The Martian never tells as what year it is, but it feels like 2016 with a better space program, the world we would have had if the United States government had built on the genuine accomplishments of that trip to the moon. It’s also the ideal world of a Hillary Clinton supporter. Melissa Lewis is the boss. Mark Watney is her linkable intellectual sidekick. The head of NASA is a WASP male played by Jeff Daniels, but the space program itself is entirely multicultural and feminist – Kristen Wig puts in an appearance as NASA’s press secretary– and the heart, soul, and brains of the whole operation is Vincent Kapoor, a black man played by Chiwetel Ejiofor. Kapoor’s sidekick is a skinny blond millennial played by Mackenzie Davis – imagine a high fashion model with zits to prove she’s got nerd cred — and it’s a young black guy named Rich Purnell, Donald no relation to Danny Glover, who thinks up the plan that finally brings Mark Whatney back alive. Even the Chinese get into the act.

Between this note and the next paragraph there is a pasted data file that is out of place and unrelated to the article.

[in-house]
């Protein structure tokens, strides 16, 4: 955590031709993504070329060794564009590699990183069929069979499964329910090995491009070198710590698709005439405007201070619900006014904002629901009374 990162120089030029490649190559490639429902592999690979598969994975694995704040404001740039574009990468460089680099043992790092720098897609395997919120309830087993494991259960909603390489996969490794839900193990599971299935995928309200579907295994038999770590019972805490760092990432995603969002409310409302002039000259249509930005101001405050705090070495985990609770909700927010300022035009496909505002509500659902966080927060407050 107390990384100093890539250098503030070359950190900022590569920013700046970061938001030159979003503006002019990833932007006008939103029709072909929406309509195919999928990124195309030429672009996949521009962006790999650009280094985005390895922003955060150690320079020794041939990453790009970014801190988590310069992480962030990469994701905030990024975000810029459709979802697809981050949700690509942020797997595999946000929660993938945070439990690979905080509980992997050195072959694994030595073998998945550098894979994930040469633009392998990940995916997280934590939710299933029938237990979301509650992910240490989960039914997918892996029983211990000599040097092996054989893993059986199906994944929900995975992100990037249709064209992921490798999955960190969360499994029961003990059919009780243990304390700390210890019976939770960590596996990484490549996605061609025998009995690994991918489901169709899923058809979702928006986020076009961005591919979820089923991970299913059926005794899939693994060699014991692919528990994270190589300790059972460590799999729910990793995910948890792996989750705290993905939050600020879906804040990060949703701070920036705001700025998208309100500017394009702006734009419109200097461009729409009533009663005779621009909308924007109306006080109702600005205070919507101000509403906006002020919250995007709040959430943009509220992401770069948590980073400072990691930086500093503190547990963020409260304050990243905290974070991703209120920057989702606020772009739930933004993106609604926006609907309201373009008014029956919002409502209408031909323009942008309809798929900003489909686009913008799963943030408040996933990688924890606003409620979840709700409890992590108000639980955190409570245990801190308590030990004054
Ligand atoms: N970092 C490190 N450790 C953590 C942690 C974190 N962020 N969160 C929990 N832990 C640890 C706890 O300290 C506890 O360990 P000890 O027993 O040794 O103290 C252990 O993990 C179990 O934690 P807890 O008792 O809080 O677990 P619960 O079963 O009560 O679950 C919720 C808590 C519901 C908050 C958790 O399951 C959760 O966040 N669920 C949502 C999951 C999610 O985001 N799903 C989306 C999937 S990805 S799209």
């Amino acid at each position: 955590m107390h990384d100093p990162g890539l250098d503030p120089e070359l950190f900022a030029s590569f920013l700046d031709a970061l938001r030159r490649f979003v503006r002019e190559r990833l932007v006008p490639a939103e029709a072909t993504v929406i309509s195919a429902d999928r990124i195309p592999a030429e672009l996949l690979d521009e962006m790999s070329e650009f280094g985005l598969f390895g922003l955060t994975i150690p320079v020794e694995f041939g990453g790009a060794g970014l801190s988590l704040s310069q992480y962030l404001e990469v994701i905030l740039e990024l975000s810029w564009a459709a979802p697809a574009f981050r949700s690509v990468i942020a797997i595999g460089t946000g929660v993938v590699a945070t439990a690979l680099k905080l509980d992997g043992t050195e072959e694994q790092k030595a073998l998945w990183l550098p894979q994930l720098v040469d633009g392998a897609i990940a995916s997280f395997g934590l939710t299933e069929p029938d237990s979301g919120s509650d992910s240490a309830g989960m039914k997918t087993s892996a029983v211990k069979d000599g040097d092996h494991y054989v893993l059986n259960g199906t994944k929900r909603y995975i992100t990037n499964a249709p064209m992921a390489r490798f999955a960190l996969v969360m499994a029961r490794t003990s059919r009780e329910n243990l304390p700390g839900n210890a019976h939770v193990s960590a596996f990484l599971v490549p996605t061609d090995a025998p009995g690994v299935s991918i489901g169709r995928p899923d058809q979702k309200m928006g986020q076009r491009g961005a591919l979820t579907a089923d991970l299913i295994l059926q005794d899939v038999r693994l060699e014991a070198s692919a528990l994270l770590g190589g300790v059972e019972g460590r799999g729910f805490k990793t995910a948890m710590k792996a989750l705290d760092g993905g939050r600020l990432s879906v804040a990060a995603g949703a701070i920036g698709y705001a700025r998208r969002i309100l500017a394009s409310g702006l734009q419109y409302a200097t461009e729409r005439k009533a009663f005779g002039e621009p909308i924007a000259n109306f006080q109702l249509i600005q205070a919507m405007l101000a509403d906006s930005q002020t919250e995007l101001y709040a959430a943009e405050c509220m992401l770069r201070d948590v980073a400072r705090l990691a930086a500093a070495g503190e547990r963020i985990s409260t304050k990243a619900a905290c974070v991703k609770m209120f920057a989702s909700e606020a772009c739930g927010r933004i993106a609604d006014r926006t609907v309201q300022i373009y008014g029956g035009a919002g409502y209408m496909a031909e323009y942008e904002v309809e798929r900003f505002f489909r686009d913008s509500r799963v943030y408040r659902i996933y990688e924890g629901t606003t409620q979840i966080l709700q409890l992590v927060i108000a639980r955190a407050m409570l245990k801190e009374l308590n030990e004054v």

In other words, you could do worse than to think of the world of The Martian as Hollywood, if Hollywood weren’t so white and so sexist. The problem is that, like Hollywood, The Martian’s fictional NASA has little, or nothing to do with the rest of the American people. Ridley Scott gives us a lot of very talented, very likable scientists, astronauts and elite intellectuals played by a lot of very likable and very talented A-list Hollywood actors. Except for some Times Square at New Years style crowds, however, we never get a sense of what the rest of the United States, or the rest of the world is like. We the people seem to exist only as an audience to cheer on the gifted and talented scientists at the Johnson Space Center as they stage a multi-billion dollar production of Saving Private Astronaut.